In Praise of Blogging
I am a blogger. This is something I hesitate to admit in polite society, where the response is likely to be a thinly disguised sneer. However, I’m sure I can safely ‘come out’ to the open-minded readers of Literary Review and proclaim, loud and clear, the joys of blogging.
I never intended to be a blogger. The name alone is enough to put anyone off – ‘blog’ is an ugly word – and besides, I’ve always been about as tech-savvy as an aardvark. Then one of my oldest and closest friends started a blog and the scales fell from my eyes. I realised that, in the right hands, a blog, which I’d lazily assumed to be an outlet for opinionated egos or a medium for look-at-me wittering, could actually be a thing of beauty, a repository of interesting and original thought, of humour and pleasure, of amiable interchange among friends.
I became a frequent contributor to my friend’s blog, then a co-blogger and stand-in. Finally, when the blog founder gave signs of losing interest, I decided to take the plunge and start my own. I was having too much fun to stop now. It’s very easy to set up a blog (if it hadn’t been, I’d never have managed it). Indeed it’s so easy that I was up and running before I’d given enough thought to my blog’s name. Hence I remain self-lumbered with ‘Nigeness’, modified now by the less blokey and more descriptive (I hope) ‘A Hedonic Resource’.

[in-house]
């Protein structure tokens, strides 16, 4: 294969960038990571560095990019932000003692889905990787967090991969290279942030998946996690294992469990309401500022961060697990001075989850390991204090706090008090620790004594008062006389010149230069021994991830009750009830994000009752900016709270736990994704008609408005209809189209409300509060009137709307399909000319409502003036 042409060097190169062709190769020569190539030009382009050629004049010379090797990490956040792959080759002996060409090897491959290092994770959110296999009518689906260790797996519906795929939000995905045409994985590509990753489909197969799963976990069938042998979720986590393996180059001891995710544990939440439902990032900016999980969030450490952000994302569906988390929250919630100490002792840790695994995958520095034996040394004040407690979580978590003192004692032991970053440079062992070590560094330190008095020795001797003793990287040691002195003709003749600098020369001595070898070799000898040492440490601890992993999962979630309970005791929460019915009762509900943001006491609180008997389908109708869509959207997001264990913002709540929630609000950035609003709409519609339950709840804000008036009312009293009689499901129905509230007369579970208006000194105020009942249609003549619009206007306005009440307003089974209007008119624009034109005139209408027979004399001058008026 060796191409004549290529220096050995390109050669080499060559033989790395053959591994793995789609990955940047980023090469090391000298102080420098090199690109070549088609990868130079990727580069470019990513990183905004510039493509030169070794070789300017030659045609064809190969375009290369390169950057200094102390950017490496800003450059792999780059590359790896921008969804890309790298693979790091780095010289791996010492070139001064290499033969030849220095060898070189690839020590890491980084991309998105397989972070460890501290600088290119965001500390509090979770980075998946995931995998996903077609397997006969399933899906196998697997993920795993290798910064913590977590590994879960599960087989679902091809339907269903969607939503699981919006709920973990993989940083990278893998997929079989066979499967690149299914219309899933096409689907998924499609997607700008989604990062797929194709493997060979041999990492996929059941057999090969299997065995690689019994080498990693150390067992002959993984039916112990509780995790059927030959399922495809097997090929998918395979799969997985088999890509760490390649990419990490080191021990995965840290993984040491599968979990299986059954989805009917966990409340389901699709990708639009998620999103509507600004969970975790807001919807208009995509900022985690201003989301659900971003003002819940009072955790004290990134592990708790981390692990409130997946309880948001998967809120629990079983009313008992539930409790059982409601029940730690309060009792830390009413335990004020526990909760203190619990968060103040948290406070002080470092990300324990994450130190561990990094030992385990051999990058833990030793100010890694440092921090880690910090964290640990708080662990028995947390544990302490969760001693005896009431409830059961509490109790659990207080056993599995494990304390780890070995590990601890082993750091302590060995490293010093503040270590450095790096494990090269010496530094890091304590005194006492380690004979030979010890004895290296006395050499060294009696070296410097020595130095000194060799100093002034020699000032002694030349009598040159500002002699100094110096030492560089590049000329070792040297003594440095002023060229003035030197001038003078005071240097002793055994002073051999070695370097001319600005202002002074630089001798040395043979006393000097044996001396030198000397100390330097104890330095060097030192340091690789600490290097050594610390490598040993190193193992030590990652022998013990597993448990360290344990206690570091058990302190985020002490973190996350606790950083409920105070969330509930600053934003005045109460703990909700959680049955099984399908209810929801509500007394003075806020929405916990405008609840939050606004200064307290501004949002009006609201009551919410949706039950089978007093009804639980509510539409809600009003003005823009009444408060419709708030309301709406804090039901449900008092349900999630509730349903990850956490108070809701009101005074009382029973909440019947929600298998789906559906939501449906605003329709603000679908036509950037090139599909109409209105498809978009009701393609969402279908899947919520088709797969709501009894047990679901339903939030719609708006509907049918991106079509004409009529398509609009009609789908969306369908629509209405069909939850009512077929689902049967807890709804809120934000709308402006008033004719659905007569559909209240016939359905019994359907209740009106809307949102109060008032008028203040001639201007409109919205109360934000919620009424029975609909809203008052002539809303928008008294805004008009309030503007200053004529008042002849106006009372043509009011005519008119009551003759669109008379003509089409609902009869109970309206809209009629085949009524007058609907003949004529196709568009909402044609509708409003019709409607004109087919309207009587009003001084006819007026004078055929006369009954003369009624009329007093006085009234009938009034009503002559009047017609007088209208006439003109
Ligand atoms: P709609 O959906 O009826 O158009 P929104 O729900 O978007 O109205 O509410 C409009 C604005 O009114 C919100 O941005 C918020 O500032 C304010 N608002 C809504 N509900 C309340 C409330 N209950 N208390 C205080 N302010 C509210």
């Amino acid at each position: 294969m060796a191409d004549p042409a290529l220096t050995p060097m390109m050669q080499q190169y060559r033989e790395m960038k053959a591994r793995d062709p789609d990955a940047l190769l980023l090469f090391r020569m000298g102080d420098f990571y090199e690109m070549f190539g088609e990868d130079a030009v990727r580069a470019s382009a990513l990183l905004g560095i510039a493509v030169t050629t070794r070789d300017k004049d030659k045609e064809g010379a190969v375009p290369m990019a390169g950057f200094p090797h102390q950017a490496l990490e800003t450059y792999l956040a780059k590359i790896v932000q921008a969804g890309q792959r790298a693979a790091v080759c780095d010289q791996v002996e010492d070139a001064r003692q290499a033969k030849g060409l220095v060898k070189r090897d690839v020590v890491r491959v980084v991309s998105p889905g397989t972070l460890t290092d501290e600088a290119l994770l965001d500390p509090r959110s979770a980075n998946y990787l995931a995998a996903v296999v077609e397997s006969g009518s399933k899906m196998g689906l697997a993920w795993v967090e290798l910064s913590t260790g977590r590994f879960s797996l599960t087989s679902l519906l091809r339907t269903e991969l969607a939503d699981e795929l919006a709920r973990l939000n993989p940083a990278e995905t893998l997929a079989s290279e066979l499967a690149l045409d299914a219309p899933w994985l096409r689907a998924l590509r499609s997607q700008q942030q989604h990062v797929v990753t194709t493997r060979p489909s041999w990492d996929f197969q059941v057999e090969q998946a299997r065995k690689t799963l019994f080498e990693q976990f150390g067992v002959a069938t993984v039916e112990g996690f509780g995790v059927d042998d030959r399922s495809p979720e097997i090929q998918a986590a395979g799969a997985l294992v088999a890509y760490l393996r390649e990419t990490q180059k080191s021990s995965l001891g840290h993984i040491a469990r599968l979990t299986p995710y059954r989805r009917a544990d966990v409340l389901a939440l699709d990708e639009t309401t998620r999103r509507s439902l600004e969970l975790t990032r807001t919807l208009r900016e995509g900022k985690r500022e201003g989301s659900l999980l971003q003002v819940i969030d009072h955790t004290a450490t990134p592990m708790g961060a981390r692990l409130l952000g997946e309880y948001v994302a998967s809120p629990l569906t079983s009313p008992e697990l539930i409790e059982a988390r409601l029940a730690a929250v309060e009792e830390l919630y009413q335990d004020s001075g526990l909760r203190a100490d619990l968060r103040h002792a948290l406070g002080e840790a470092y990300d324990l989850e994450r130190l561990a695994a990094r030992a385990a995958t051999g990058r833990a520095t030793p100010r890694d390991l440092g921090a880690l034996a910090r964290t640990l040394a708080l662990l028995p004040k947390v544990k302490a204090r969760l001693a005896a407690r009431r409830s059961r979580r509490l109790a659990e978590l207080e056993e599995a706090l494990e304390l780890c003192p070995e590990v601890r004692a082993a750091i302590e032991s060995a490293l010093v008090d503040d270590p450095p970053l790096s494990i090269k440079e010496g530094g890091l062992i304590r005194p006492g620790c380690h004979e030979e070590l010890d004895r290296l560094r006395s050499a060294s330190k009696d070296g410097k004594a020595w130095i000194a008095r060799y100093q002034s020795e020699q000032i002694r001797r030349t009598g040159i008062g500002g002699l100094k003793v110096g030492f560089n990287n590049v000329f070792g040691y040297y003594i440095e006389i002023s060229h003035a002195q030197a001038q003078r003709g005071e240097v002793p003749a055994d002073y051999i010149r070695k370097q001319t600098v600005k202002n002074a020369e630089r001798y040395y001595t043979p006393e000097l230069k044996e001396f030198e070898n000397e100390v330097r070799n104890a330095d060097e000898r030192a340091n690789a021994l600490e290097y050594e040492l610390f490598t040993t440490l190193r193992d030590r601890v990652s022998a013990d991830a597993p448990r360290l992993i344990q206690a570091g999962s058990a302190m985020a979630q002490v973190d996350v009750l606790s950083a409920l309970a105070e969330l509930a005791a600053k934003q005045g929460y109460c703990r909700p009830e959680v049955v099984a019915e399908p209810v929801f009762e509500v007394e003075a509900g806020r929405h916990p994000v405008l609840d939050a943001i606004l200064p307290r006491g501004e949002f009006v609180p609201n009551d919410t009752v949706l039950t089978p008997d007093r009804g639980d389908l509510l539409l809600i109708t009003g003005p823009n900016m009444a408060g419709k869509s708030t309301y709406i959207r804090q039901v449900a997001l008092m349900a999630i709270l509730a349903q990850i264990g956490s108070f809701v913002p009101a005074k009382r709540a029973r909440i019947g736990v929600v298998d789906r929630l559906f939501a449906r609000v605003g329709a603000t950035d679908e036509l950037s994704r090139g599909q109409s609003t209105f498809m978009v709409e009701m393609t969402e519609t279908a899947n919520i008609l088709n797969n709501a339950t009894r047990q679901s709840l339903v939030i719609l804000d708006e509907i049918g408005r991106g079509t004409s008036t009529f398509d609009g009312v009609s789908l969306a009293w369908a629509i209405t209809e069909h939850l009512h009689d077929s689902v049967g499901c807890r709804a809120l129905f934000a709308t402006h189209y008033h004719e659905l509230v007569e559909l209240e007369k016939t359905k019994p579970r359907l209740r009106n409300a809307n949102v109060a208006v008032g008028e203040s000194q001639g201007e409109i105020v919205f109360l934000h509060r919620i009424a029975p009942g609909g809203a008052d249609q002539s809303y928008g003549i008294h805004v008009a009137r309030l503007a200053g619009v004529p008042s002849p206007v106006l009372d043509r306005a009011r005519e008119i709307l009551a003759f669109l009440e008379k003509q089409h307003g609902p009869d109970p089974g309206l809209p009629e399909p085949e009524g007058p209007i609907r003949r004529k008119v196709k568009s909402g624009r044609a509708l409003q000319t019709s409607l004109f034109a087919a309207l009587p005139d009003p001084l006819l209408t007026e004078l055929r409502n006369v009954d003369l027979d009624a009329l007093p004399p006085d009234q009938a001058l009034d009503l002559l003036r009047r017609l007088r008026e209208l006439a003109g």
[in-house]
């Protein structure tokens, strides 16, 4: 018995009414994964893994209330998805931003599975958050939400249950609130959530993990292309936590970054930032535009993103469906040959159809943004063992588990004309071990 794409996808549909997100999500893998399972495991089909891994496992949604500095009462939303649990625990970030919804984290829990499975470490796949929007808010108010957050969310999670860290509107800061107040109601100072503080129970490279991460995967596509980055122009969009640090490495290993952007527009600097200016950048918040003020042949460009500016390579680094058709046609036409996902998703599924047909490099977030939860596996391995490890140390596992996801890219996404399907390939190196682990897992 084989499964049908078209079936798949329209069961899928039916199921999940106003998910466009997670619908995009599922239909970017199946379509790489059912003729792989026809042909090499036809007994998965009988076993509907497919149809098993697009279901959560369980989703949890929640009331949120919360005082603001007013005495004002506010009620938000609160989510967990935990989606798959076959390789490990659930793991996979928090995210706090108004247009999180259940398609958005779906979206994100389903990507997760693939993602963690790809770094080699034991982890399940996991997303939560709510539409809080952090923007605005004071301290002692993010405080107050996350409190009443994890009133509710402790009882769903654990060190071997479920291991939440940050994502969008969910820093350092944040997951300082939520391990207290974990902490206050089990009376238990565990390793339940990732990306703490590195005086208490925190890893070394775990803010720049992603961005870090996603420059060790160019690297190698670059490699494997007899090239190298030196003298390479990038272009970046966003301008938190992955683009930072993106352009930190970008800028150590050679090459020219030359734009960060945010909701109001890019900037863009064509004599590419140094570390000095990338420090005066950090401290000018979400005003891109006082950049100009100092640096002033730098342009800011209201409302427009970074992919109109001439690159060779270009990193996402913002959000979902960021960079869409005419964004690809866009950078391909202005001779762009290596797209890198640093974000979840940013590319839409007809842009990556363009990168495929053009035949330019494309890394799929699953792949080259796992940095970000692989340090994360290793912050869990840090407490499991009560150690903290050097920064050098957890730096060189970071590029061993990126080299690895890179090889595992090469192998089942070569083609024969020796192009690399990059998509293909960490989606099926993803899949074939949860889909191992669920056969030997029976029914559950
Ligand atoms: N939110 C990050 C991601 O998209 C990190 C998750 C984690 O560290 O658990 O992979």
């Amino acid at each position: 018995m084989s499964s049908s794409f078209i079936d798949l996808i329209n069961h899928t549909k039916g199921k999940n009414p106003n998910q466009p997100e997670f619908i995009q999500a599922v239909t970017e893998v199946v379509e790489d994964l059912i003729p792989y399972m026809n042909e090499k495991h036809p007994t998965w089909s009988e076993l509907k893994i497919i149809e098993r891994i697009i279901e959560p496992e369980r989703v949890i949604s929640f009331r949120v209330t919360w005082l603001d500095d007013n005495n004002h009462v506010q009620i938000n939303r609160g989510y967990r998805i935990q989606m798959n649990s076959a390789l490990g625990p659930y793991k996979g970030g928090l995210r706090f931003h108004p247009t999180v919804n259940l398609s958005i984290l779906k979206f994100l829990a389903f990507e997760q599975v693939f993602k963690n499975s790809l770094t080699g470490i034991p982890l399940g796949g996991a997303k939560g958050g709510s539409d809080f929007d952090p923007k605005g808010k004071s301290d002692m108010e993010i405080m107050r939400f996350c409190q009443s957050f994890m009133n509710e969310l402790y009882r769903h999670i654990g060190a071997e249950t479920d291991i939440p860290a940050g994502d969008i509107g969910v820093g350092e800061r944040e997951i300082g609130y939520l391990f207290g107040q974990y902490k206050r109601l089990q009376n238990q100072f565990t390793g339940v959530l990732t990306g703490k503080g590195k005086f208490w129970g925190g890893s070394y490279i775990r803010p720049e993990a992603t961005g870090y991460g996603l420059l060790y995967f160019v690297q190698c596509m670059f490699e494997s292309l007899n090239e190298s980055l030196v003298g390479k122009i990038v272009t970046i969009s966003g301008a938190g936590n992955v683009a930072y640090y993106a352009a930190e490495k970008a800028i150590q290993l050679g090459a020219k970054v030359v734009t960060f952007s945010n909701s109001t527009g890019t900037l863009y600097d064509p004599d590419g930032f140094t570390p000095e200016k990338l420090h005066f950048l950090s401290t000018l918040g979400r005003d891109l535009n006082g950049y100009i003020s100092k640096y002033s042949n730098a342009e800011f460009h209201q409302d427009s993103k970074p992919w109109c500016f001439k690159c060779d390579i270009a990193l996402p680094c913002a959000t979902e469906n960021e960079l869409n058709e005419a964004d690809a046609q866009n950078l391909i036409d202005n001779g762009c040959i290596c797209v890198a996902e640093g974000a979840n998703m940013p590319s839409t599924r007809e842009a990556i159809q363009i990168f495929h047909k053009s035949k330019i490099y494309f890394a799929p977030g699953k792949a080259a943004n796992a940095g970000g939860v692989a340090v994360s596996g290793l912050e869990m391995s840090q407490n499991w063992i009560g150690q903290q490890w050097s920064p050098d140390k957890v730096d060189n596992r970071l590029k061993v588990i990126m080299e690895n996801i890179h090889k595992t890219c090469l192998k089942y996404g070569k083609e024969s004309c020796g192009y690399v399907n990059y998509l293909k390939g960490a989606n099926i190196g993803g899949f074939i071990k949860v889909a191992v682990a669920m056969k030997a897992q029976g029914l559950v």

My blog has been running for eight years and I still enjoy writing it and being part of a particular corner of the blogscape, a loose community of the more-or-less like-minded whose interests revolve around books, pictures, music, the natural world, walking, church-crawling, drink and whatever oddities might catch our eye. But what I have particularly enjoyed is making new discoveries that otherwise might never have come my way.
In the literary field, my blog journey has led me to discover (or in some cases rediscover) several writers who are unfashionable, neglected or in danger of being forgotten, such as Christina Stead (The Man Who Loved Children), Stanley Elkin, Charles Portis (whose Masters of Atlantis is one of the funniest novels I’ve ever read), Flannery O’Connor, the inimitable Ivy Compton-Burnett and the poet Richard Wilbur. While much of the literary blogscape is devoted to discussing the new and fashionable, there is ample space where the sole concern is quality, regardless of the currents of contemporary 'relevance'.